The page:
Lockdowns and social distancing during the COVID-19 pandemic are impacting consumers’ health and beauty practices according to Kantar findings, signaling a significant impact on the beauty industry.
Kantar data from the first month of the pandemic (from mid-March) showed that personal care occasions in the US had decreased by an average of once per week. However, these were early days, when many states were not yet locked down and masks were not yet the norm. An early look at month two in the US (from mid-April) shows that the loss of occasions has, in fact, been more substantial, dropping to an average of 4 fewer occasions per week.
And the potential for steeper losses is even greater. Pre-COVID data showed that people who worked from home at least once a week had up to 11 fewer personal care occasions in the average week than those who didn’t. Further, in Spain, where complete lockdowns occurred swiftly, personal care occasions fell by an average of 13 per week in the first month. Applying this data in the midst of the pandemic, with many Americans now working at home full-time—and planning to do so for as long as possible—the impact to occasions has the potential to be staggering.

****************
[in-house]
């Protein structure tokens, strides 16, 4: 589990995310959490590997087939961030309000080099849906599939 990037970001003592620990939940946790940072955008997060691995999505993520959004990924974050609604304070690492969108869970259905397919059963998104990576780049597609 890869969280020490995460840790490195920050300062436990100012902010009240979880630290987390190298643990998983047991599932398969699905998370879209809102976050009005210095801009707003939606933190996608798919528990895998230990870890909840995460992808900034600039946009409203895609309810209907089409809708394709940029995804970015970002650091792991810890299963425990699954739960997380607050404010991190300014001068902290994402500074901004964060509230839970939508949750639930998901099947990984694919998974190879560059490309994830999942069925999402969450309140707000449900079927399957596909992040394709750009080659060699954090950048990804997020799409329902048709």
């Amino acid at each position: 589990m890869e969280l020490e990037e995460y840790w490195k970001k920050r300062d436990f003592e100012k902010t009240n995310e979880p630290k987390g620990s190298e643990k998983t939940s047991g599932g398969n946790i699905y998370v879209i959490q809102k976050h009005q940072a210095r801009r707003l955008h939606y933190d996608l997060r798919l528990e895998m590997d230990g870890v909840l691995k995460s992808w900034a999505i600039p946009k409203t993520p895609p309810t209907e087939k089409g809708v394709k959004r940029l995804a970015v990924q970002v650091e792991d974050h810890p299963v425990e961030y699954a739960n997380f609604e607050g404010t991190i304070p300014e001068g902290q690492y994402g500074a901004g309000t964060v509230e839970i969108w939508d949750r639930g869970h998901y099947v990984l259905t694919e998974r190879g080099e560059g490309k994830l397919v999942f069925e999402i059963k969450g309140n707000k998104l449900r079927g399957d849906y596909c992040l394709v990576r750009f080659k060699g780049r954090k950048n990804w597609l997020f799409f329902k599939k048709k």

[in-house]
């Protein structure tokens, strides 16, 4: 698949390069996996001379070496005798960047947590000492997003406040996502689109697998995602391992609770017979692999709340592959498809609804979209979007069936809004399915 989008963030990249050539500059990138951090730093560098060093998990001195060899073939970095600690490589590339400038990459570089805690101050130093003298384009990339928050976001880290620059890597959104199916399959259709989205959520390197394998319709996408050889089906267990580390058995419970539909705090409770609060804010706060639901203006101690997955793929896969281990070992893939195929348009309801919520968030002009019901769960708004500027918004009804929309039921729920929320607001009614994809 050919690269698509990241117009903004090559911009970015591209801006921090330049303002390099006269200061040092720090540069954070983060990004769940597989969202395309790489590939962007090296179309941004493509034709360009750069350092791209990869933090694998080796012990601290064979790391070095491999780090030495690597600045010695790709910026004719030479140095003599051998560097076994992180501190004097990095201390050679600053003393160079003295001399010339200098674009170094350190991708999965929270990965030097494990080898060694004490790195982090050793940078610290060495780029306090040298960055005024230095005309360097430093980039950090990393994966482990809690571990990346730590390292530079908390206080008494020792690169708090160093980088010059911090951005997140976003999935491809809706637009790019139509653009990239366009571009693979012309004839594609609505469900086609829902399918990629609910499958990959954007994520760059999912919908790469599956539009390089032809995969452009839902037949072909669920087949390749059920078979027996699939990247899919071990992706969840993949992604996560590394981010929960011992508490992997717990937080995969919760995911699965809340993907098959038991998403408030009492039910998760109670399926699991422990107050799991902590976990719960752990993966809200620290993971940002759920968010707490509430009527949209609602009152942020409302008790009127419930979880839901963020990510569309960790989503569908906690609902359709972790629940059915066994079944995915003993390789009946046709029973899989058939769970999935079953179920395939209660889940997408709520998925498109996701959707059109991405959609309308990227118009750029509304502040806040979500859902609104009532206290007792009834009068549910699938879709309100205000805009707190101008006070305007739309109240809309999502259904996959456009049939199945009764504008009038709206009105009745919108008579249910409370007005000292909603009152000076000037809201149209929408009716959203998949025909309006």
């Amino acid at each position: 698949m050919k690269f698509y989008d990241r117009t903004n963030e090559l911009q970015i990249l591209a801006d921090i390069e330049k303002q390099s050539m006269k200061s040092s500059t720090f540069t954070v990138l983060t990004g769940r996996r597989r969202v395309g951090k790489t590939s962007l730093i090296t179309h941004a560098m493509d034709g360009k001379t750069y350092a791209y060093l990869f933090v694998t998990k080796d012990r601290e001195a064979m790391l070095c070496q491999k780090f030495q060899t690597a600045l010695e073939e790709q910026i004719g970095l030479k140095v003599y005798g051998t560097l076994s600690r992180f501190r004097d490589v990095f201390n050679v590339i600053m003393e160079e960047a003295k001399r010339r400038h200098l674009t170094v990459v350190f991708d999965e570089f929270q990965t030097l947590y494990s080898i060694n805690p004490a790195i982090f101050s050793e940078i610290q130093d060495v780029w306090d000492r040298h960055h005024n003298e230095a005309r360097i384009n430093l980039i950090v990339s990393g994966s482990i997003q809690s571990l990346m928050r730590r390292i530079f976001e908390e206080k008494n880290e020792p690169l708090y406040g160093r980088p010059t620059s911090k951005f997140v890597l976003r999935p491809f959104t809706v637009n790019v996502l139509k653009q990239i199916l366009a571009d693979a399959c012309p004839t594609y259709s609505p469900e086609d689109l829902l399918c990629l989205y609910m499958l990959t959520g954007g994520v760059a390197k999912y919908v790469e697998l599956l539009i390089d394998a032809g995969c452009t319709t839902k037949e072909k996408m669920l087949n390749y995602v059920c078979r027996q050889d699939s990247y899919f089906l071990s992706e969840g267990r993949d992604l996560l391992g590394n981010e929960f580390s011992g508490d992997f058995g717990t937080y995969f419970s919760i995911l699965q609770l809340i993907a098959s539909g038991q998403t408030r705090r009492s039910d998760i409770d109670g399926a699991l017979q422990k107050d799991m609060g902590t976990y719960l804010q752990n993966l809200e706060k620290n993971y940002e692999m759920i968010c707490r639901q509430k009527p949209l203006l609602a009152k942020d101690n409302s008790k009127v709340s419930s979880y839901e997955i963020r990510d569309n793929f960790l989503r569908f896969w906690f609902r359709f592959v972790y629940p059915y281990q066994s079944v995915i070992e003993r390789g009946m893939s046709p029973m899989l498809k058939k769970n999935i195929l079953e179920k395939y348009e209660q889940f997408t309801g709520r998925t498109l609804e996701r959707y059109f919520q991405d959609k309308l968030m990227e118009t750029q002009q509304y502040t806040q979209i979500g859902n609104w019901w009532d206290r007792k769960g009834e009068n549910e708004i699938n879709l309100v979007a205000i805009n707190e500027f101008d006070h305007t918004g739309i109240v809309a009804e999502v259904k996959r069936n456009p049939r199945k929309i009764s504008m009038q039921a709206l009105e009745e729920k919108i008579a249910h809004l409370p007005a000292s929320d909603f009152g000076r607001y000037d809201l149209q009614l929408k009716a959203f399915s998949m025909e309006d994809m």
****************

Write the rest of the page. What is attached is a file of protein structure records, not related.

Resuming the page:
Among the occasions lost or shifted, Kantar data shows that the categories most impacted are those where usage is most tightly tied to seeing others (cosmetics, hair styling and fragrance) while those least impacted are tied to personal hygiene (oral care, body cleansing and face moisturizers). However, even one lost occasion per week is significant, especially for highly impacted categories, which are potentially seeing weekly occasion reductions in the tens to hundreds of millions.
What beauty brands can—and need—to do
Consumers are caring for themselves differently than they did before the pandemic, and the resulting challenges for the health and beauty industry are not going to go away anytime soon; regardless of whether stay-at-home orders are lifted, Kantar finds nearly a quarter of all consumers say they plan to continue working from home even after lockdowns end.
Beauty brands will need to adjust now to meet consumers where they are and guide them forward, grabbing opportunities for growth along the way:
- Educate consumers on how to address skincare/face protection needs for those who wear a mask.
- Innovate around evolving makeup needs, including new focal points (eyes vs. lips) as well as products that feel good and hold up behind a mask. Adjust creative strategy/content to reflect evolution.
- As consumers remain more conscientious about their health and well-being, translate demand to health and beauty ingredient/product benefits that help buyers feel good about their choices (sunscreen, vitamins, nutrients, natural ingredients).
- Offer new and innovative DIY luxuries or treats for at-home service replacements such as hair masks and skin treatments, perhaps coupled with usage instructions, meditation apps and other pampering guidance to meet the needs of the nearly three-quarters of consumers who indicate they aren’t comfortable returning immediately to the salon, according to Kantar data.